Neil Summers
Eli Barsi
Ed & Bobbi Beard
Sterling Riggs

2008 Williamsburg Film Festival - Holiday Inn Patriot
Lesley Aletter
Roger Davis
Richard Devon
Richard Herd
Gene Lesser
Lee Meriwether
Don Kay Reynolds
Jacqueline Scott
Gregory Walcott
The LeGarde Twins
Ed & Bobbi Beard
Blue River Bluegrass Band 

2009 Williamsburg Film Festival -- Holiday Inn Patriot
Ed & Bobbi Beard
Joe Canutt
George Hamilton IV
Peggy Stewart
Steve Stevens
Larry Maurice
Steve Kanaly
Dick Jones
Loren Janes
Ron Harper
Jacqueline White

2010 Williamsburg Film Festival -- Holiday Inn Patriot
Lane Bradbury
Jim Byrnes
Ben Cooper
Wright King
Paul Picerni
Laurie Prange
Tom Reese
Jacqueline Scott
Eli Barsi
Richard Lyons
Ed & Bobbi Beard


2011 Williamsburg Film Festival - Holiday Inn Patriot
Ed Faulkner
Anne Jeffreys
Donna Martell
Paul Petersen
Ann Rutherford
H.M. Wynant
Johnny Western
Ed & Bobbi Beard
Blue River Blue Grass Band

Last year's (2012) celebrity guests included (Front) Marlyn Mason, Richard Erdman, Terry Moore, Peggy Stewart. (Second Row) Gary Hudson, Tommy Nolan, John Saxon, Mickey Kuhn, Monty Alexander. (Third Row) Bob Boze Bell, Sterling Riggs, Ed & Bobbi Beard, and R.W. Hampton.

There is a fantastic selection of cowboy westerns screened in the movie room all weekend long. From Johnny Mack Brown to Roy Rogers, Bob Allen and Hoot Gibson, the selections often put other Western Film Festivals to shame with their selections. And somehow there is something romantic about sitting in a dark room with a couple hundred fans of cowboy Westerns watching a movie off a 16mm Kodak print in a dark room late at night, then walking back to your hotel room in your socks after chatting with fans about some of the key scenes that made the movie so special.

Over 60 vendor tables offering movie posters, comic books, DVDs, VHS videos, vintage cowboy toys, books and other retro merchandise. At this year's event, Bobby Copeland plans to introduce a new book about Allan "Rocky" Lane. I enjoy all of his books and have bought one Bobby has ever written.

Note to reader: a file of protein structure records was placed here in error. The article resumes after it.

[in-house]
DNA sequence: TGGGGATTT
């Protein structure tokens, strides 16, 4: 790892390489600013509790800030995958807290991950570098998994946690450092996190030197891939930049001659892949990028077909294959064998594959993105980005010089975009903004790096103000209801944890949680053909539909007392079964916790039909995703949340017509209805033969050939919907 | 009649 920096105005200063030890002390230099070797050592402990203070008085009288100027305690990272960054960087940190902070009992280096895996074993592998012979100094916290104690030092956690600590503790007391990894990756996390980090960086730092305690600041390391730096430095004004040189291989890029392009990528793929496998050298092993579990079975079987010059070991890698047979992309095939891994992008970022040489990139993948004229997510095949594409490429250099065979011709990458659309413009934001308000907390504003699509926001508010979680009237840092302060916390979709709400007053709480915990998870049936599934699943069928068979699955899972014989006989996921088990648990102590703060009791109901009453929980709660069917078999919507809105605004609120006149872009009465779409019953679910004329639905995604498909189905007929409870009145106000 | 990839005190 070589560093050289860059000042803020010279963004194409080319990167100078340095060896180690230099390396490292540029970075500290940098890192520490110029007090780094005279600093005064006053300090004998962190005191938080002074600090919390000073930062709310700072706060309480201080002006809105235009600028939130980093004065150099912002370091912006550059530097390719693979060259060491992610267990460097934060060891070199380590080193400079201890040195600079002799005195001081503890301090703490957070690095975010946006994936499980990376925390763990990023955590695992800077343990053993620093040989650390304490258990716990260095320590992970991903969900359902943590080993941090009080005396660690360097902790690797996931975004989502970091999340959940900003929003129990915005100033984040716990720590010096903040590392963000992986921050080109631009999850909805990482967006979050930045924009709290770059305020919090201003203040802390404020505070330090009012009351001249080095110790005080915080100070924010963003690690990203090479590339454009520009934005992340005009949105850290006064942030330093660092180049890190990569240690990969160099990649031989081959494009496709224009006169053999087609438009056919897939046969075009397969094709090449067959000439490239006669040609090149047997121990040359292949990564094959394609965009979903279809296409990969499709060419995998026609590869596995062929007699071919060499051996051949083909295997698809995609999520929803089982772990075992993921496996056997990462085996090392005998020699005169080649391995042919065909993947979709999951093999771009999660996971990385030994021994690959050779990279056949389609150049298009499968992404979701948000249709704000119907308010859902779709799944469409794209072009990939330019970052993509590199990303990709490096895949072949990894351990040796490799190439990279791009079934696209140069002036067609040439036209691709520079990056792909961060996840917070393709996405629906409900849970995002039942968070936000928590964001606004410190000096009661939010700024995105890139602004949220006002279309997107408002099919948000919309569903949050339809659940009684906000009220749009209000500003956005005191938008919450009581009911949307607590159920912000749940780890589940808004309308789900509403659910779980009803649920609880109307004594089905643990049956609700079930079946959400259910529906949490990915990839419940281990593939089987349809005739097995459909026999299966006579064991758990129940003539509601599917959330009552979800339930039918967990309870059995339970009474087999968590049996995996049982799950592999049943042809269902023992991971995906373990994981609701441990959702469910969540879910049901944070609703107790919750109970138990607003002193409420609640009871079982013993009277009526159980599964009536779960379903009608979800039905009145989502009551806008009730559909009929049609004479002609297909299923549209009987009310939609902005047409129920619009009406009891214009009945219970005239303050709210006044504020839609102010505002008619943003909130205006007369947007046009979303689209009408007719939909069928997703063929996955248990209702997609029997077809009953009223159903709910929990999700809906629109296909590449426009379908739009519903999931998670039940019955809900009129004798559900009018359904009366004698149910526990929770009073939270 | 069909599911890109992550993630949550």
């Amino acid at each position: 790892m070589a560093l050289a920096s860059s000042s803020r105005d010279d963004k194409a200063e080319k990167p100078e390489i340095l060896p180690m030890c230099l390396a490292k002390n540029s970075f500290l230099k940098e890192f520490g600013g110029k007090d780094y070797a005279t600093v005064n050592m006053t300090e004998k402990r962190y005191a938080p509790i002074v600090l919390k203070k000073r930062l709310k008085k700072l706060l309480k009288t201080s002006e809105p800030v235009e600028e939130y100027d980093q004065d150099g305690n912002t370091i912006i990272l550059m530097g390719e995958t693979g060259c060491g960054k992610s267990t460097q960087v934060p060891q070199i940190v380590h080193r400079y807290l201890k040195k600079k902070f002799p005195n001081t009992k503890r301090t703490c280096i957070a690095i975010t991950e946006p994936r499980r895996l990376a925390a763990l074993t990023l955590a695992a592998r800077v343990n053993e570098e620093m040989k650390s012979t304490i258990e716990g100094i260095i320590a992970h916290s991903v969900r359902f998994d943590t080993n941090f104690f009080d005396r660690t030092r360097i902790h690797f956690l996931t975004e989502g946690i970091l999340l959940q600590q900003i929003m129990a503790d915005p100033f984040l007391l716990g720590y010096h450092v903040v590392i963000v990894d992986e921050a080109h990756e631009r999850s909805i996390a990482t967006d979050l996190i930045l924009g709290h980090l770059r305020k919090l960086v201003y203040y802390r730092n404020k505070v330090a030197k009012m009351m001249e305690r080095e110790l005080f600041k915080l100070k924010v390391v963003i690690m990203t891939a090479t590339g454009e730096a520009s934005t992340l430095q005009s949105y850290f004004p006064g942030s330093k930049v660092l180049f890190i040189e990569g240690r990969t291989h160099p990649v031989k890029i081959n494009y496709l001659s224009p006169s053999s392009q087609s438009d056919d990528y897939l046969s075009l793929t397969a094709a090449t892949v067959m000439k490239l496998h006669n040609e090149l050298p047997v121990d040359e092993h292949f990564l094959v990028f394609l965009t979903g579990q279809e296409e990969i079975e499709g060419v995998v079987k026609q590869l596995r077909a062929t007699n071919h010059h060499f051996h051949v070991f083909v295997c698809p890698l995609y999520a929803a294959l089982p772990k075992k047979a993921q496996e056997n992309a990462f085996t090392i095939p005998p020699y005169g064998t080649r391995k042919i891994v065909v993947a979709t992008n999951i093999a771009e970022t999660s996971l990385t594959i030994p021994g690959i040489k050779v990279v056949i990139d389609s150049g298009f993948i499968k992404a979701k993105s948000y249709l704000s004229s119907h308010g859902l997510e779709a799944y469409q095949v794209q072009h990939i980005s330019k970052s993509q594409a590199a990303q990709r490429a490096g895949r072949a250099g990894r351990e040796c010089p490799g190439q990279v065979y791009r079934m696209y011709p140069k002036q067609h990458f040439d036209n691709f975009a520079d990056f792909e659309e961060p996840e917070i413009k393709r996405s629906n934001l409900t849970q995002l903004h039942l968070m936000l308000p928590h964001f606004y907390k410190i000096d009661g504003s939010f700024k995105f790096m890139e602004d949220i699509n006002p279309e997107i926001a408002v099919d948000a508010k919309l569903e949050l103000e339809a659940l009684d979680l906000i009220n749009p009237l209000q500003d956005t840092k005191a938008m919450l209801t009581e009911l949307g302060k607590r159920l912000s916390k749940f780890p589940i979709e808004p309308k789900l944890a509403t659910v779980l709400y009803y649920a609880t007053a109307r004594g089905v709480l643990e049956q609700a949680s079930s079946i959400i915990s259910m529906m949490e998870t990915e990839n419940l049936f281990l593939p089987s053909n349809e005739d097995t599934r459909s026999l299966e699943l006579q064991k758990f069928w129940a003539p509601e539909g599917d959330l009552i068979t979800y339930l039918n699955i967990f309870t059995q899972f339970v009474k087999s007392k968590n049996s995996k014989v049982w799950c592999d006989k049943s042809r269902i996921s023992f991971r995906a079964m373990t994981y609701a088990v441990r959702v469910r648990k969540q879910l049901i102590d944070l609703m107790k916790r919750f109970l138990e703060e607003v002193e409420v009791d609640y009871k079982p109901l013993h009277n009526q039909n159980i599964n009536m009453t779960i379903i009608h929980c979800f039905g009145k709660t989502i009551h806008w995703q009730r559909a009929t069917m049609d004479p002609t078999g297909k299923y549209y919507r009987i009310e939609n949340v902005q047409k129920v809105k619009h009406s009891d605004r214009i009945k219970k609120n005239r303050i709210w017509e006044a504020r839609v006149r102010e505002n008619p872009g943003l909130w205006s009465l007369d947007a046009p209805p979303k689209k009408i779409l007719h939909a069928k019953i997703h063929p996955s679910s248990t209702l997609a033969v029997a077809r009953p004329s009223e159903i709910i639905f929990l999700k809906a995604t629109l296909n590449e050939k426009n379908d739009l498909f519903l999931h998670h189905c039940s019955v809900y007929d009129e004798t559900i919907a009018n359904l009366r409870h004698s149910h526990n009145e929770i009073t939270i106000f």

Small observation: I am not sure if the Chamber of Commerce does much to help promote the Williamsburg Film Festival... at least I haven't seen them do anything but if the city of Williamsburg knew how beneficial an event like this means to them when it involves out-of-state tourism and additional commerce for local hotels, motels and restaurants, they might do a better job. Especially since the event attracts a slew of Hollywood celebrities to the area. Oscar winning actresses, New York Times best-selling authors and national television hosts have all participated in what has become a high mark for the city. But this is not uncommon for events I have attended across the East Coast. It seems events like these are not regarded as propitious and I think the city could avoid high-profile egg on their face if the Chamber of Commerce instructed the news media to help promote the event. Come to think of it, I remember when the Starz Encore Westerns Channel attended the show a few years ago to film events for their national satellite/cable channel. Maybe the local news media (newspapers included) do not believe locals would want to meet movie stars....

William S. Hart
This year's events offer a screening of the silent Western, Hells Hinges, starring William S. Hart. Recently honored on a U.S. Postage Stamp, Hart is remembered for having "imbued all of his characters with honor and integrity," while others consider the actor as the founding father for all cowboy screen heroes to come. Author Deborah Painter will introduce the movie. This is a highlight I look forward to watching. Hell's Hinges tells the story of a minister, Rev. Bob Henley, who comes to a gunfighter-plagued town with his sister, Faith. The owner of the saloon, Silk Miller, and his accomplices sense trouble and hire gunman Blaze Tracy, the most dangerous man around, to run the minister out of town. Rev. Henley is seduced by the dance-hall girl, Dolly, and falls from grace as his sister, Faith, rehabilitates Blaze Tracey, who finds something special in her, and soon Miller and the others have Blaze to deal with. If you never saw this movie, or any William S. Hart movie, I recommend it. Especially with the experience of a dark screening room and a crowd that appreciates this type of art.

Deborah Painter proudly displays her book.
This year's event is March 6 to 9, 2013.

The convention website is www.williamsburgfilmfestival.org.